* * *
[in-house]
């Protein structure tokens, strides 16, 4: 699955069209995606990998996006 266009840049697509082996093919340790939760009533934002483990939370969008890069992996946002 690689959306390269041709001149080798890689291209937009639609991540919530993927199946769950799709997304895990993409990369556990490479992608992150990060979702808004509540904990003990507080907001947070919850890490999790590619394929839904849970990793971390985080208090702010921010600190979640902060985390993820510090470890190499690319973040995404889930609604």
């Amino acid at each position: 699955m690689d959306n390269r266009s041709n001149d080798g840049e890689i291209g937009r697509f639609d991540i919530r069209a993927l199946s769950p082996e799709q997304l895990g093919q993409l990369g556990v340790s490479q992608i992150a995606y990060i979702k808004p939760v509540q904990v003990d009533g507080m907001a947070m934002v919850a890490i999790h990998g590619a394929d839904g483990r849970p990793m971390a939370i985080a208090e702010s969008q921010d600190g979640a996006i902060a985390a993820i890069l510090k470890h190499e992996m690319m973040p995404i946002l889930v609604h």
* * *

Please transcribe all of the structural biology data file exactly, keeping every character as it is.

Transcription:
[in-house]
């Protein structure tokens, strides 16, 4: 699955069209995606990998996006 266009840049697509082996093919340790939760009533934002483990939370969008890069992996946002 690689959306390269041709001149080798890689291209937009639609991540919530993927199946769950799709997304895990993409990369556990490479992608992150990060979702808004509540904990003990507080907001947070919850890490999790590619394929839904849970990793971390985080208090702010921010600190979640902060985390993820510090470890190499690319973040995404889930609604």
């Amino acid at each position: 699955m690689d959306n390269r266009s041709n001149d080798g840049e890689i291209g937009r697509f639609d991540i919530r069209a993927l199946s769950p082996e799709q997304l895990g093919q993409l990369g556990v340790s490479q992608i992150a995606y990060i979702k808004p939760v509540q904990v003990d009533g507080m907001a947070m934002v919850a890490i999790h990998g590619a394929d839904g483990r849970p990793m971390a939370i985080a208090e702010s969008q921010d600190g979640a996006i902060a985390a993820i890069l510090k470890h190499e992996m690319m973040p995404i946002l889930v609604h």